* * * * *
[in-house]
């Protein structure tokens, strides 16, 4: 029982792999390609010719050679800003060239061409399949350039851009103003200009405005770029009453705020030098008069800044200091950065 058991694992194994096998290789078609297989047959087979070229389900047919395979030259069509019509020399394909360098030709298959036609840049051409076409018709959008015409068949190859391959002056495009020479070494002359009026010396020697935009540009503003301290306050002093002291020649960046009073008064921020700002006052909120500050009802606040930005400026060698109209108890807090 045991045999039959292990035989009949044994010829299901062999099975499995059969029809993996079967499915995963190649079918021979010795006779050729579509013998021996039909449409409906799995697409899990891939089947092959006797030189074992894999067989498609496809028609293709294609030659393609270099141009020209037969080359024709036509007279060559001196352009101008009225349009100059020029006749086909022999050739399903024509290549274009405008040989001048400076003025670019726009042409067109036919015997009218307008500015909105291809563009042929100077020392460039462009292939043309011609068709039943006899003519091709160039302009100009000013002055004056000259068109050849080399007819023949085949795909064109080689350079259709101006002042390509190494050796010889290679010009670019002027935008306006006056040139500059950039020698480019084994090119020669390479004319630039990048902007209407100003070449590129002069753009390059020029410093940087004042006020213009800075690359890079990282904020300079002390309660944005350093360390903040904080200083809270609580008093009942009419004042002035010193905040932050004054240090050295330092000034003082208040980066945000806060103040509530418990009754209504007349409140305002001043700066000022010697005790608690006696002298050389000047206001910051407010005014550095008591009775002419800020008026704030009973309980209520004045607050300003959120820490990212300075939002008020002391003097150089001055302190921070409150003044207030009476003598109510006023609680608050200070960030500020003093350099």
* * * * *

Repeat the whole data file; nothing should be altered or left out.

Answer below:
[in-house]
């Protein structure tokens, strides 16, 4: 029982792999390609010719050679800003060239061409399949350039851009103003200009405005770029009453705020030098008069800044200091950065 058991694992194994096998290789078609297989047959087979070229389900047919395979030259069509019509020399394909360098030709298959036609840049051409076409018709959008015409068949190859391959002056495009020479070494002359009026010396020697935009540009503003301290306050002093002291020649960046009073008064921020700002006052909120500050009802606040930005400026060698109209108890807090 045991045999039959292990035989009949044994010829299901062999099975499995059969029809993996079967499915995963190649079918021979010795006779050729579509013998021996039909449409409906799995697409899990891939089947092959006797030189074992894999067989498609496809028609293709294609030659393609270099141009020209037969080359024709036509007279060559001196352009101008009225349009100059020029006749086909022999050739399903024509290549274009405008040989001048400076003025670019726009042409067109036919015997009218307008500015909105291809563009042929100077020392460039462009292939043309011609068709039943006899003519091709160039302009100009000013002055004056000259068109050849080399007819023949085949795909064109080689350079259709101006002042390509190494050796010889290679010009670019002027935008306006006056040139500059950039020698480019084994090119020669390479004319630039990048902007209407100003070449590129002069753009390059020029410093940087004042006020213009800075690359890079990282904020300079002390309660944005350093360390903040904080200083809270609580008093009942009419004042002035010193905040932050004054240090050295330092000034003082208040980066945000806060103040509530418990009754209504007349409140305002001043700066000022010697005790608690006696002298050389000047206001910051407010005014550095008591009775002419800020008026704030009973309980209520004045607050300003959120820490990212300075939002008020002391003097150089001055302190921070409150003044207030009476003598109510006023609680608050200070960030500020003093350099």